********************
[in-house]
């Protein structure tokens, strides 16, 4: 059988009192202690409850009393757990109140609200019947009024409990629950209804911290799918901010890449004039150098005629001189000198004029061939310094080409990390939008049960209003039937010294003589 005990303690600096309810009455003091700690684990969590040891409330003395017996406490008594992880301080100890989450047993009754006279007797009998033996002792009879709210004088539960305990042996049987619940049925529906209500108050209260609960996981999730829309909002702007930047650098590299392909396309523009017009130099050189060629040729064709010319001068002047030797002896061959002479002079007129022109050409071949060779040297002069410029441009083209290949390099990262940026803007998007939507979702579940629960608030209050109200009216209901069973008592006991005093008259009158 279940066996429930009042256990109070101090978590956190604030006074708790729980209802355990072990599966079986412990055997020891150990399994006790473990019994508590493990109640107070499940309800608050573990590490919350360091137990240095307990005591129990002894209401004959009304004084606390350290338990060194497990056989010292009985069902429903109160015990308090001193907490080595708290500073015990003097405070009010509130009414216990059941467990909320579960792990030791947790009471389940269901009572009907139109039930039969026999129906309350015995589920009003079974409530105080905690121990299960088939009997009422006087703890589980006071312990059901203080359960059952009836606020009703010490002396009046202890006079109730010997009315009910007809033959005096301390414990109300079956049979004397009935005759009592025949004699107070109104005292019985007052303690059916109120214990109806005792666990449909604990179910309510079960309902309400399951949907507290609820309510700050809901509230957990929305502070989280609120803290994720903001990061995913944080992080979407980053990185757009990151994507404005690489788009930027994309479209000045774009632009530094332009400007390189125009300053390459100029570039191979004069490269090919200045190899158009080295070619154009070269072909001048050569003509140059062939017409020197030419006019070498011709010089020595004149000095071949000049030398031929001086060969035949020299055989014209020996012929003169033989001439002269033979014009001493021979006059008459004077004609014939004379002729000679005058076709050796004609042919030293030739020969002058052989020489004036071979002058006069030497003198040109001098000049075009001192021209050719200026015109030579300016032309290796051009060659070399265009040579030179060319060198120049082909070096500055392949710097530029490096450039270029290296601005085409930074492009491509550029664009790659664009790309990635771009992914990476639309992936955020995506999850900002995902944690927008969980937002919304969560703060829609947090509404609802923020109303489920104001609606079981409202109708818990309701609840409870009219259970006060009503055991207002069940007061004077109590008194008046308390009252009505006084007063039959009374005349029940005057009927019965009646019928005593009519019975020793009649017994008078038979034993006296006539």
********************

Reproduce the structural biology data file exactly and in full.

[in-house]
């Protein structure tokens, strides 16, 4: 059988009192202690409850009393757990109140609200019947009024409990629950209804911290799918901010890449004039150098005629001189000198004029061939310094080409990390939008049960209003039937010294003589 005990303690600096309810009455003091700690684990969590040891409330003395017996406490008594992880301080100890989450047993009754006279007797009998033996002792009879709210004088539960305990042996049987619940049925529906209500108050209260609960996981999730829309909002702007930047650098590299392909396309523009017009130099050189060629040729064709010319001068002047030797002896061959002479002079007129022109050409071949060779040297002069410029441009083209290949390099990262940026803007998007939507979702579940629960608030209050109200009216209901069973008592006991005093008259009158 279940066996429930009042256990109070101090978590956190604030006074708790729980209802355990072990599966079986412990055997020891150990399994006790473990019994508590493990109640107070499940309800608050573990590490919350360091137990240095307990005591129990002894209401004959009304004084606390350290338990060194497990056989010292009985069902429903109160015990308090001193907490080595708290500073015990003097405070009010509130009414216990059941467990909320579960792990030791947790009471389940269901009572009907139109039930039969026999129906309350015995589920009003079974409530105080905690121990299960088939009997009422006087703890589980006071312990059901203080359960059952009836606020009703010490002396009046202890006079109730010997009315009910007809033959005096301390414990109300079956049979004397009935005759009592025949004699107070109104005292019985007052303690059916109120214990109806005792666990449909604990179910309510079960309902309400399951949907507290609820309510700050809901509230957990929305502070989280609120803290994720903001990061995913944080992080979407980053990185757009990151994507404005690489788009930027994309479209000045774009632009530094332009400007390189125009300053390459100029570039191979004069490269090919200045190899158009080295070619154009070269072909001048050569003509140059062939017409020197030419006019070498011709010089020595004149000095071949000049030398031929001086060969035949020299055989014209020996012929003169033989001439002269033979014009001493021979006059008459004077004609014939004379002729000679005058076709050796004609042919030293030739020969002058052989020489004036071979002058006069030497003198040109001098000049075009001192021209050719200026015109030579300016032309290796051009060659070399265009040579030179060319060198120049082909070096500055392949710097530029490096450039270029290296601005085409930074492009491509550029664009790659664009790309990635771009992914990476639309992936955020995506999850900002995902944690927008969980937002919304969560703060829609947090509404609802923020109303489920104001609606079981409202109708818990309701609840409870009219259970006060009503055991207002069940007061004077109590008194008046308390009252009505006084007063039959009374005349029940005057009927019965009646019928005593009519019975020793009649017994008078038979034993006296006539």